The Light of Coincidence is the definitive, career-spanning retrospective of Kenneth Josephson’s work and one of the few volumes ever published on this major artist. Josephson has worked in series over long periods of time, and this book beautifully reproduces representative selections from every series, including Josephson’s best-known Images within Images. Lynne Warren places Josephson’s art in historical context, from his early studies with Aaron Siskind and Harry Callahan at the Institute of Design and with Minor White at the Rochester Institute of Technology, to his mature work, which shares affinities with that of conceptual artists such as Cindy Sherman and Ed Ruscha, to his shaping influence on generations of students at the School of the Art Institute of Chicago, where he taught for over thirty-five years. Preeminent photo historian Gerry Badger’s foreword confirms Josephson’s stature as an artist who has explored “in a thoroughly creative and complex, yet accessible, way, the perhaps narrow but infinitely deep gap between actuality and image.”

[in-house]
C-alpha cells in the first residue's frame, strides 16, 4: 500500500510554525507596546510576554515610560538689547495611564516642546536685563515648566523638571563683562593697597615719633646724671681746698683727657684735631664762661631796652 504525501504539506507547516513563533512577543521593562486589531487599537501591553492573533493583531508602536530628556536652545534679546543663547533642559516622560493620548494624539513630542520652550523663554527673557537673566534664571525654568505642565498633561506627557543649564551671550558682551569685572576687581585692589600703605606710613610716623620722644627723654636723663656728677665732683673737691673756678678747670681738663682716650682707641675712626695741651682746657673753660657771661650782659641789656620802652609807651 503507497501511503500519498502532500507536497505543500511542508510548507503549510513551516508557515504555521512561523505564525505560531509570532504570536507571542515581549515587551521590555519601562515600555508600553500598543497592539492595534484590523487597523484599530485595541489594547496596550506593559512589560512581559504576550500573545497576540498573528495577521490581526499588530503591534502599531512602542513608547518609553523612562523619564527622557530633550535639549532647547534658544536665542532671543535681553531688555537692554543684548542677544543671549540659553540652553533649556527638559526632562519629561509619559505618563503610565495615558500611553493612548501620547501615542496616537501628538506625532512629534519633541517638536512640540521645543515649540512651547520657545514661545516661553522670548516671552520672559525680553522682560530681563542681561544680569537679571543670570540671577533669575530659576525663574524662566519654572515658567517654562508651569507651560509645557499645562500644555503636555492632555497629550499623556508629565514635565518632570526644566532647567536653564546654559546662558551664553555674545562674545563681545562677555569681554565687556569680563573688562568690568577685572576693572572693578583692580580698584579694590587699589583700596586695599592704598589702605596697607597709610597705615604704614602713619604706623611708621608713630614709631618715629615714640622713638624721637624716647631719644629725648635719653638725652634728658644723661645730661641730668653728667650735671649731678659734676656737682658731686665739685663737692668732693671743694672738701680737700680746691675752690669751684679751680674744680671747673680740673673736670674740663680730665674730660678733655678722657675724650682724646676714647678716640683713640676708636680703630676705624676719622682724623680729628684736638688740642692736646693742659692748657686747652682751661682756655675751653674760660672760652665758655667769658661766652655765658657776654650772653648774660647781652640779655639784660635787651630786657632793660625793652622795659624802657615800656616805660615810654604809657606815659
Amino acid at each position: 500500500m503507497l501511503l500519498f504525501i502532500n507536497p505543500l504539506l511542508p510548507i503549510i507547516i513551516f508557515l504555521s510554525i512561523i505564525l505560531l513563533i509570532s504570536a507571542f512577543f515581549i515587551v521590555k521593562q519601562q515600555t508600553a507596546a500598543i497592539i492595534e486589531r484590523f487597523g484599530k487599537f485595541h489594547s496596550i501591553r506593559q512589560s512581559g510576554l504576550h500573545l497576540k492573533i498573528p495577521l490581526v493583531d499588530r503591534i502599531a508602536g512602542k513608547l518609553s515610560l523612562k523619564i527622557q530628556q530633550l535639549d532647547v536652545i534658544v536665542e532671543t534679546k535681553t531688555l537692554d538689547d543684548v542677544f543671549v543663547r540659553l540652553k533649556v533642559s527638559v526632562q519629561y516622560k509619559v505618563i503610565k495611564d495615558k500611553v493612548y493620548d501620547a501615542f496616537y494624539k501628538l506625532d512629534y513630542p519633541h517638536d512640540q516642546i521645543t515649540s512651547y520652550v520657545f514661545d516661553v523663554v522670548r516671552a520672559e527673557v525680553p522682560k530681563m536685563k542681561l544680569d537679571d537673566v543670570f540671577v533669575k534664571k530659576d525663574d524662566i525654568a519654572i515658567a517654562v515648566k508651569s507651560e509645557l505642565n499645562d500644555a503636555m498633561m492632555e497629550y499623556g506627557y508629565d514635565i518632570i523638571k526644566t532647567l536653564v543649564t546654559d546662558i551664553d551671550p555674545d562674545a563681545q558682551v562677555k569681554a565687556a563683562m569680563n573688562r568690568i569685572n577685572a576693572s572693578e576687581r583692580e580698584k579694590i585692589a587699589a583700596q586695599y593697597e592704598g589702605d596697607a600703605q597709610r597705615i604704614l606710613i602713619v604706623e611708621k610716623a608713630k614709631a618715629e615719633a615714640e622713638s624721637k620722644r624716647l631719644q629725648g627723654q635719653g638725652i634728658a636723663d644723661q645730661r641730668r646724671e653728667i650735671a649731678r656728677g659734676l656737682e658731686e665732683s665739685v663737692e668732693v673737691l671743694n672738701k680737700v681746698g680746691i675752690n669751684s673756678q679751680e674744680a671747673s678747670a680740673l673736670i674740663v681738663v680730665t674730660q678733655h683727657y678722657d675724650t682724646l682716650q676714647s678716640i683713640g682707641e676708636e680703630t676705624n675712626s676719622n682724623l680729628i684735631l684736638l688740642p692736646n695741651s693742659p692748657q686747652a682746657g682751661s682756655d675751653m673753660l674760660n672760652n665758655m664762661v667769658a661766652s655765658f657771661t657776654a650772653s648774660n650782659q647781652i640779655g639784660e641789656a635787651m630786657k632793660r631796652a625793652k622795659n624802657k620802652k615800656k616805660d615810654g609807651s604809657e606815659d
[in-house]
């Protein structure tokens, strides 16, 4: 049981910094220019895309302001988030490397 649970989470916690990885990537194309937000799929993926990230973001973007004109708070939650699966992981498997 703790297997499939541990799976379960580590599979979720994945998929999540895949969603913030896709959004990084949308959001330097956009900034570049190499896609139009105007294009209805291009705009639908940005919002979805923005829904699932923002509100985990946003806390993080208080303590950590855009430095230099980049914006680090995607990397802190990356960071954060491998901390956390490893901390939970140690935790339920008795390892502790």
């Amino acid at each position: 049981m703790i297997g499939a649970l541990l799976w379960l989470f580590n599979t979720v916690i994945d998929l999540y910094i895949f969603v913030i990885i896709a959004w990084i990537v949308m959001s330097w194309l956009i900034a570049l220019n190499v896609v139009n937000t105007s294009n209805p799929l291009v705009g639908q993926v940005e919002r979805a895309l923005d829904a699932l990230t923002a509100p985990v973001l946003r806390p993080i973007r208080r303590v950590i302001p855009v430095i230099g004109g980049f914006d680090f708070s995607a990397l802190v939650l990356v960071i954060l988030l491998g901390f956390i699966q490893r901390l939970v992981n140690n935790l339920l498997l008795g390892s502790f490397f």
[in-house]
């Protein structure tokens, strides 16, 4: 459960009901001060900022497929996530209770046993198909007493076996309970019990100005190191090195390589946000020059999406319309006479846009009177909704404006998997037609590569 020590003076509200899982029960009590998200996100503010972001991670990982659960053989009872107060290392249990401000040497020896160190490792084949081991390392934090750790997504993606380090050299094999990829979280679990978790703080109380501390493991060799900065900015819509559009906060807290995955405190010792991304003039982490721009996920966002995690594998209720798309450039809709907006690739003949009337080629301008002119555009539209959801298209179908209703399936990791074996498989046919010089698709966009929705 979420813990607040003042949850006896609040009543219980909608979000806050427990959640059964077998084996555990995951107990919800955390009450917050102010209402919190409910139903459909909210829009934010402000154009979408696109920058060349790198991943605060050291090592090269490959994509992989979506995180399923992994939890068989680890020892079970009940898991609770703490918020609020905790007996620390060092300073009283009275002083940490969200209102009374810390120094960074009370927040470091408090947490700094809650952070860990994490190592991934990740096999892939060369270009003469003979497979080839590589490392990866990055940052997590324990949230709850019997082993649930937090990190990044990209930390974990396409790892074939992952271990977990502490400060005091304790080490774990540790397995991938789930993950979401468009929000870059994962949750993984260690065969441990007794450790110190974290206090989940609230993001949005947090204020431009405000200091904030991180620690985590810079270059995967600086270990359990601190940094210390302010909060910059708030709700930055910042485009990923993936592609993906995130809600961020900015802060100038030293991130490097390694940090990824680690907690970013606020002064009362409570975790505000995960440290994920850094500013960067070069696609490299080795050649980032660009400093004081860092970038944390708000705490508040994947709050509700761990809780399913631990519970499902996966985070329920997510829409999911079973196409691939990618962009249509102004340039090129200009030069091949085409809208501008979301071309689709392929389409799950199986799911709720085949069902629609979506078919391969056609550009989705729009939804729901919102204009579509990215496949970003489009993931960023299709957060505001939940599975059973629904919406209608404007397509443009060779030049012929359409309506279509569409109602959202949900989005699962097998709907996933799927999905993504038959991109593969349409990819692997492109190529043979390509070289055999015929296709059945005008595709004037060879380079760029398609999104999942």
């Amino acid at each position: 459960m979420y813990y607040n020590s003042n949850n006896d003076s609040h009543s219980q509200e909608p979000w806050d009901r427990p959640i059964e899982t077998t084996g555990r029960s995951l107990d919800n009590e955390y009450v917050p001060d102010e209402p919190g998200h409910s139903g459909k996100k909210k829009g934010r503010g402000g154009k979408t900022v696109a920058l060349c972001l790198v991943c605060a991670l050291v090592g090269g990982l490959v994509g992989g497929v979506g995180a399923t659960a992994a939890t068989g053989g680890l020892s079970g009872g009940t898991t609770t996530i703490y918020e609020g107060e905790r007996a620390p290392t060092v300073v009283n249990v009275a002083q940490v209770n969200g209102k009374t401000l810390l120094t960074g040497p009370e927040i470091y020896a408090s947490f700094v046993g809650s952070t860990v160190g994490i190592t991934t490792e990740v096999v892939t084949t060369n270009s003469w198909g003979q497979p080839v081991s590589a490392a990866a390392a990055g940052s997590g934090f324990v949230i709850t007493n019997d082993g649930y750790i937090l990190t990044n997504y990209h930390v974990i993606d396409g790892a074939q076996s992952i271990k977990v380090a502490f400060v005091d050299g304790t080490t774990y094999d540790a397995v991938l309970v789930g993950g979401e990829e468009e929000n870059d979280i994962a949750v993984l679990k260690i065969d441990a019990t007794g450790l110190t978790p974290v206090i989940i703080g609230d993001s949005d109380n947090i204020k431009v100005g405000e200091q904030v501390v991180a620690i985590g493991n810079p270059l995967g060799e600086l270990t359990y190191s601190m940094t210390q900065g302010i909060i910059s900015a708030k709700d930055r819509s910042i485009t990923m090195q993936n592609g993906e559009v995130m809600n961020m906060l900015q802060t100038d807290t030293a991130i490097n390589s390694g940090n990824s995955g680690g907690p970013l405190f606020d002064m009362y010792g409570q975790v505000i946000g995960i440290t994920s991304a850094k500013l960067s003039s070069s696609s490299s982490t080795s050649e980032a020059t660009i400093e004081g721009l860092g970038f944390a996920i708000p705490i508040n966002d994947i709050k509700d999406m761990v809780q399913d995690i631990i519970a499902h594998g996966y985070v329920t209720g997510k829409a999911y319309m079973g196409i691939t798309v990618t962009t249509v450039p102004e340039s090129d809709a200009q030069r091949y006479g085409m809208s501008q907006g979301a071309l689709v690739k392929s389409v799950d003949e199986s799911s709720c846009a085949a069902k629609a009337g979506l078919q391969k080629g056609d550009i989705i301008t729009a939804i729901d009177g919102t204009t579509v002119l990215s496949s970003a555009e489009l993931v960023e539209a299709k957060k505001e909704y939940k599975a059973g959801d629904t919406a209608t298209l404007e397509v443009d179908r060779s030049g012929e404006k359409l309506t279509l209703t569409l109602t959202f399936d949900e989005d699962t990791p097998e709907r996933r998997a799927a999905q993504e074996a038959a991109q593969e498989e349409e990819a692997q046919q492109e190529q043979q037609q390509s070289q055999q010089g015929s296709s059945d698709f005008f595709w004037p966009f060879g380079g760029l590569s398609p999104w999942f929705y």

“Kenneth Josephson’s photographs have life because they are great pictures. That is why they are not only satisfying but have resonated in our consciousness for so long. . . . He has produced one of the foremost bodies of work that explores how photographic images operate and their ultimate purpose.” -Gerry Badger, from the foreword to The Light of Coincidence